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Number of growth days and not length of the growth period determines radial stem growth of temperate trees

Citation

Etzold, Sophia et al. (2022), Number of growth days and not length of the growth period determines radial stem growth of temperate trees, Dryad, Dataset, https://doi.org/10.5061/dryad.hdr7sqvjv

Abstract

Radial stem growth dynamics at seasonal resolution are essential to understand how forests respond to climate change. We studied daily radial growth of 160 individuals of seven temperate tree species at 47 sites across Switzerland over eight years. Growth of all species peaked in the early part of the growth season and commenced shortly before the summer solstice, but with species-specific seasonal patterns. Day length set a window of opportunity for radial growth. Within this window, the probability of daily growth was constrained particularly by air and soil moisture, resulting in intermittent growth to occur only on 29 to 77 days (30 to 80 %) within the growth period. The number of days with growth largely determined annual growth, whereas the growth period length contributed less. We call for accounting these non-linear intra-annual and species-specific growth dynamics in tree and forest models to reduce uncertainties in predictions under climate change.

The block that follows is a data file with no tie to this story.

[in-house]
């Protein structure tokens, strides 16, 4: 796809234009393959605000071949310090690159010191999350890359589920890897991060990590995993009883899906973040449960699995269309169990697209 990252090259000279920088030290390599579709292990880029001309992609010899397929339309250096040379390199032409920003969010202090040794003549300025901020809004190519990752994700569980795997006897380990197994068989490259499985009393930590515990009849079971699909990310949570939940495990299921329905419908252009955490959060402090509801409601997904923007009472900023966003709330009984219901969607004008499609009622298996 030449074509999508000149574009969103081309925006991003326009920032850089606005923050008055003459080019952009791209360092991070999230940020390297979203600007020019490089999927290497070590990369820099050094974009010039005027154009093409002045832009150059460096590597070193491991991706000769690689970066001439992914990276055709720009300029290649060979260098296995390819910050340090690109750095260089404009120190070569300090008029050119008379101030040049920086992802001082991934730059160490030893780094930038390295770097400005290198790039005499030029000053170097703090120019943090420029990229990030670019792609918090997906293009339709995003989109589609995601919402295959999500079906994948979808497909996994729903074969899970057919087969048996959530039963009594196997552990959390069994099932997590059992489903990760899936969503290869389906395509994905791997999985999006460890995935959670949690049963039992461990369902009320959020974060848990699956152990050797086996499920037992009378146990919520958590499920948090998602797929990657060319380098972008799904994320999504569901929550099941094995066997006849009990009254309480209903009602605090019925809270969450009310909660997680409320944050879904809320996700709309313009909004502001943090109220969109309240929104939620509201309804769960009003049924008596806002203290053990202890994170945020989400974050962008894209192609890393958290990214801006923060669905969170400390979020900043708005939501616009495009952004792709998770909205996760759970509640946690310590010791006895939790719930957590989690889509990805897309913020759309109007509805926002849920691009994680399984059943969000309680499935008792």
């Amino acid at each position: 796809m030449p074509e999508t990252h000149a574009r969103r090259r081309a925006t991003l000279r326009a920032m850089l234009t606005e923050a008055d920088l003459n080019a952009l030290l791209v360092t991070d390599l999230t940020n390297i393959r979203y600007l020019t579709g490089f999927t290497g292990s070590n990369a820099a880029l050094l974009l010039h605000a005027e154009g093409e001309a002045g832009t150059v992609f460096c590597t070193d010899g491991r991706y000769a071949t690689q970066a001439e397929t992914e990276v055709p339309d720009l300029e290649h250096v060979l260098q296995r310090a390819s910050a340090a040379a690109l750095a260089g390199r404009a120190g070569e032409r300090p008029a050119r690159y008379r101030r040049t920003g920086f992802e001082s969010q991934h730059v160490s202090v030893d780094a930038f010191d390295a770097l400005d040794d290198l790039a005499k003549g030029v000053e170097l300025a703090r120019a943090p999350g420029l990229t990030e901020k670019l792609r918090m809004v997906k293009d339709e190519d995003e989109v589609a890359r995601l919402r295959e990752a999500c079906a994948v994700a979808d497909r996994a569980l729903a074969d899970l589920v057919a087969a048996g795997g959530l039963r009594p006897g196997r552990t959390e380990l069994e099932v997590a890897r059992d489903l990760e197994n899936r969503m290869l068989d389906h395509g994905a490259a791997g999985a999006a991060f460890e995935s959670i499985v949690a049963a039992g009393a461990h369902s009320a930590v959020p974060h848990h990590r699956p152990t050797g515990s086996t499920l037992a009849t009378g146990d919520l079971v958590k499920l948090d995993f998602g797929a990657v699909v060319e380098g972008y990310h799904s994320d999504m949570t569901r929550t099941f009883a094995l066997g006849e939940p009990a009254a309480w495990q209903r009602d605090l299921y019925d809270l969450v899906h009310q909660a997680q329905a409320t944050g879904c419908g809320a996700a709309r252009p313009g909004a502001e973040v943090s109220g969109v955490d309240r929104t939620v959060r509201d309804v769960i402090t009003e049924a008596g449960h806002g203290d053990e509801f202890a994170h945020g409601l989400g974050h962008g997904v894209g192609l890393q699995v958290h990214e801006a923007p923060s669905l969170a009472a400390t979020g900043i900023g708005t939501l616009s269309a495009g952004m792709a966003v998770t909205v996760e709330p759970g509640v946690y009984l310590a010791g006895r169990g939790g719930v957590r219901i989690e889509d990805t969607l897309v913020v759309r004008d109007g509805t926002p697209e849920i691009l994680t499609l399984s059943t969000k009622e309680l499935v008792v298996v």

Methods

Data originate from the TreeNet network (treenet.info), measuring stem radius changes and meteorological data in 10-min resolution at 47 sites in Switzerland.

Dendrometer data: Stem radius changes were derived from point dendrometers (ZN11-T-IP and ZN11-T-WP, Natkon, Switzerland), mounted perpendicular to the stem in a slope-parallel orientation, 1.3 m above the ground. Trees equipped with dendrometers were mature, dominant trees. Details about the installation of sensors in the field, data acquisition and processing, as well as extraction of the growth component and associated uncertainties are described in Zweifel et al. (2021a). The growth component from the stem radius changes was extracted based on the “zero growth” concept. Hereby, the accumulated growth (GRO in µm) appears as stepped line, which increases in periods when the stem radius exceeds a former maximum. The Ecology Letters manauscript has a detailed methods section that describes data collection, processing and methodology.

Meteorological data: Meteorological data were obtained either from weather stations from nearby MeteoSwiss stations (www.meteoswiss.admin.ch), or were recorded at the site (www.treenet.info, www.lwf.ch, www.empa.ch/web/s503/nabel), and aggregated to daily values. Hourly precipitation data were derived from the CombiPrecip model by MeteoSwiss, in which rain-gauge measurements and radar estimates are combined and interpolated at a 1-km2 grid. Air temperature (Temp, °C) and relative humidity (RelH, %) were measured at 2 m height within the forest stands, and global radiation (RAD, W m-2) was measured above the canopy or at a nearby open site, all at a 10-min resolution. In case of missing data, gaps were filled with data derived from the nearest MeteoSwiss station, which were corrected according to established linear regressions for periods with available data of both data sets. Vapor pressure deficit (VPD, kPa) was calculated from Temp and RelH with the R package ‘plantecophys’. Soil water potential (SWP, MPS-2/MPS-6 sensors, Decagon Devices, Pullman, US) was measured at 10-20 cm soil depth at each site and corrected for soil temperature. For each site the day length (hours of daylight between sunrise and sunset) was obtained as a function of latitude with the R package ‘insol’.